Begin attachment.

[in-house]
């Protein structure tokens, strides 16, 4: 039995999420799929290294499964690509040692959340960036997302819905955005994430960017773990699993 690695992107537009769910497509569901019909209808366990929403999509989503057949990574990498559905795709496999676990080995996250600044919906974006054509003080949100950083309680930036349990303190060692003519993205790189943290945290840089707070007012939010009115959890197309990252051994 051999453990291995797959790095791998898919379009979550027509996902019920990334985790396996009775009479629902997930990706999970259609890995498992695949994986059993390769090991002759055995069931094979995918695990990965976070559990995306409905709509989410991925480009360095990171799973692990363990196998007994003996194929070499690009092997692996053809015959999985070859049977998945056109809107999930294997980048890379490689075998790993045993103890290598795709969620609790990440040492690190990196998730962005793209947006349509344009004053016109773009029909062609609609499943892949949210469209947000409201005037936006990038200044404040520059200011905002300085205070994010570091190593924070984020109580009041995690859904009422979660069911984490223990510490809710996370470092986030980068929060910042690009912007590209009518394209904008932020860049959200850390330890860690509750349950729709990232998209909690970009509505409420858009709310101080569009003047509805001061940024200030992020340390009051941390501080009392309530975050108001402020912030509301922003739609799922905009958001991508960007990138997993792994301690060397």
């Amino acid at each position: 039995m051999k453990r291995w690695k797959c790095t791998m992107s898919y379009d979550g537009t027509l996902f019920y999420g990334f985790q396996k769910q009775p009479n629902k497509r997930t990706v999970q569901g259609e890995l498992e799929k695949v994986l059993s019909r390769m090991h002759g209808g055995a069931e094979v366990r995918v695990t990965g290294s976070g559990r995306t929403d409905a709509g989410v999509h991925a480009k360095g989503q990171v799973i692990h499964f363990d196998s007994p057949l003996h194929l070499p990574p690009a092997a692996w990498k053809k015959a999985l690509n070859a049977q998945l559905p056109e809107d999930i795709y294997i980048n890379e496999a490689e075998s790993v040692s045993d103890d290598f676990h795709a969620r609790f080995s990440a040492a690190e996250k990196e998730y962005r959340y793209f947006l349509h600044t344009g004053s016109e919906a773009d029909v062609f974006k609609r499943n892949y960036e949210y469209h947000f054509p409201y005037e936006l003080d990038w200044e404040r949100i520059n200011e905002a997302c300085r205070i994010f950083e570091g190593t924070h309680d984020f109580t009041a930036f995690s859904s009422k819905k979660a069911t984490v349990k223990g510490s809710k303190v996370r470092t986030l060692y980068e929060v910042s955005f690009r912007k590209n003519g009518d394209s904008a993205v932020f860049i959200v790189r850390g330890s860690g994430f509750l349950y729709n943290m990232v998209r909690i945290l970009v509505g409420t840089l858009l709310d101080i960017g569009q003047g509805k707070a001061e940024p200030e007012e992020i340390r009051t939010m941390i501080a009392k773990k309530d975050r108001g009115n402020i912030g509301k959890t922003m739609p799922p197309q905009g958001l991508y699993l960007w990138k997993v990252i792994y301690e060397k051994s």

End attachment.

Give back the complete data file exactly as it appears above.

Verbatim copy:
[in-house]
């Protein structure tokens, strides 16, 4: 039995999420799929290294499964690509040692959340960036997302819905955005994430960017773990699993 690695992107537009769910497509569901019909209808366990929403999509989503057949990574990498559905795709496999676990080995996250600044919906974006054509003080949100950083309680930036349990303190060692003519993205790189943290945290840089707070007012939010009115959890197309990252051994 051999453990291995797959790095791998898919379009979550027509996902019920990334985790396996009775009479629902997930990706999970259609890995498992695949994986059993390769090991002759055995069931094979995918695990990965976070559990995306409905709509989410991925480009360095990171799973692990363990196998007994003996194929070499690009092997692996053809015959999985070859049977998945056109809107999930294997980048890379490689075998790993045993103890290598795709969620609790990440040492690190990196998730962005793209947006349509344009004053016109773009029909062609609609499943892949949210469209947000409201005037936006990038200044404040520059200011905002300085205070994010570091190593924070984020109580009041995690859904009422979660069911984490223990510490809710996370470092986030980068929060910042690009912007590209009518394209904008932020860049959200850390330890860690509750349950729709990232998209909690970009509505409420858009709310101080569009003047509805001061940024200030992020340390009051941390501080009392309530975050108001402020912030509301922003739609799922905009958001991508960007990138997993792994301690060397």
């Amino acid at each position: 039995m051999k453990r291995w690695k797959c790095t791998m992107s898919y379009d979550g537009t027509l996902f019920y999420g990334f985790q396996k769910q009775p009479n629902k497509r997930t990706v999970q569901g259609e890995l498992e799929k695949v994986l059993s019909r390769m090991h002759g209808g055995a069931e094979v366990r995918v695990t990965g290294s976070g559990r995306t929403d409905a709509g989410v999509h991925a480009k360095g989503q990171v799973i692990h499964f363990d196998s007994p057949l003996h194929l070499p990574p690009a092997a692996w990498k053809k015959a999985l690509n070859a049977q998945l559905p056109e809107d999930i795709y294997i980048n890379e496999a490689e075998s790993v040692s045993d103890d290598f676990h795709a969620r609790f080995s990440a040492a690190e996250k990196e998730y962005r959340y793209f947006l349509h600044t344009g004053s016109e919906a773009d029909v062609f974006k609609r499943n892949y960036e949210y469209h947000f054509p409201y005037e936006l003080d990038w200044e404040r949100i520059n200011e905002a997302c300085r205070i994010f950083e570091g190593t924070h309680d984020f109580t009041a930036f995690s859904s009422k819905k979660a069911t984490v349990k223990g510490s809710k303190v996370r470092t986030l060692y980068e929060v910042s955005f690009r912007k590209n003519g009518d394209s904008a993205v932020f860049i959200v790189r850390g330890s860690g994430f509750l349950y729709n943290m990232v998209r909690i945290l970009v509505g409420t840089l858009l709310d101080i960017g569009q003047g509805k707070a001061e940024p200030e007012e992020i340390r009051t939010m941390i501080a009392k773990k309530d975050r108001g009115n402020i912030g509301k959890t922003m739609p799922p197309q905009g958001l991508y699993l960007w990138k997993v990252i792994y301690e060397k051994s």